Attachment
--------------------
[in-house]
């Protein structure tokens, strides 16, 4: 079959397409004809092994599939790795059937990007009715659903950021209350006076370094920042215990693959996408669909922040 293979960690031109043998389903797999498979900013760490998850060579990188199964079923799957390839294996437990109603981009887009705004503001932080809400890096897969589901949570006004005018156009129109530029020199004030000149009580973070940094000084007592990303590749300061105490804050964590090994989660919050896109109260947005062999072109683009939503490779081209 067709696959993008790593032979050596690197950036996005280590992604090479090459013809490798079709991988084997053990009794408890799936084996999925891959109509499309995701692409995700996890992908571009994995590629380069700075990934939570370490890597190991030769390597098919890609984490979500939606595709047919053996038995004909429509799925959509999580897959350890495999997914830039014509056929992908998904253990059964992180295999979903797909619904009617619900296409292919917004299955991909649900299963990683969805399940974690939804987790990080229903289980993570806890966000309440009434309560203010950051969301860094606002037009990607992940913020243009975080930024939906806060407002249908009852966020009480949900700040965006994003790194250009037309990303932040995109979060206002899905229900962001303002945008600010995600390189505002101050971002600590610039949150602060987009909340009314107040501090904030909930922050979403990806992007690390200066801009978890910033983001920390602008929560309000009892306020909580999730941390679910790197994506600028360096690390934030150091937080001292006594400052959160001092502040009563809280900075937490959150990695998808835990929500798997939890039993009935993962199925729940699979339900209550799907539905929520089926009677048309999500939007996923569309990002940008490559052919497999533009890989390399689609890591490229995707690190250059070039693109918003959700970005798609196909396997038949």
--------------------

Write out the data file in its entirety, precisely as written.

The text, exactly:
[in-house]
């Protein structure tokens, strides 16, 4: 079959397409004809092994599939790795059937990007009715659903950021209350006076370094920042215990693959996408669909922040 293979960690031109043998389903797999498979900013760490998850060579990188199964079923799957390839294996437990109603981009887009705004503001932080809400890096897969589901949570006004005018156009129109530029020199004030000149009580973070940094000084007592990303590749300061105490804050964590090994989660919050896109109260947005062999072109683009939503490779081209 067709696959993008790593032979050596690197950036996005280590992604090479090459013809490798079709991988084997053990009794408890799936084996999925891959109509499309995701692409995700996890992908571009994995590629380069700075990934939570370490890597190991030769390597098919890609984490979500939606595709047919053996038995004909429509799925959509999580897959350890495999997914830039014509056929992908998904253990059964992180295999979903797909619904009617619900296409292919917004299955991909649900299963990683969805399940974690939804987790990080229903289980993570806890966000309440009434309560203010950051969301860094606002037009990607992940913020243009975080930024939906806060407002249908009852966020009480949900700040965006994003790194250009037309990303932040995109979060206002899905229900962001303002945008600010995600390189505002101050971002600590610039949150602060987009909340009314107040501090904030909930922050979403990806992007690390200066801009978890910033983001920390602008929560309000009892306020909580999730941390679910790197994506600028360096690390934030150091937080001292006594400052959160001092502040009563809280900075937490959150990695998808835990929500798997939890039993009935993962199925729940699979339900209550799907539905929520089926009677048309999500939007996923569309990002940008490559052919497999533009890989390399689609890591490229995707690190250059070039693109918003959700970005798609196909396997038949």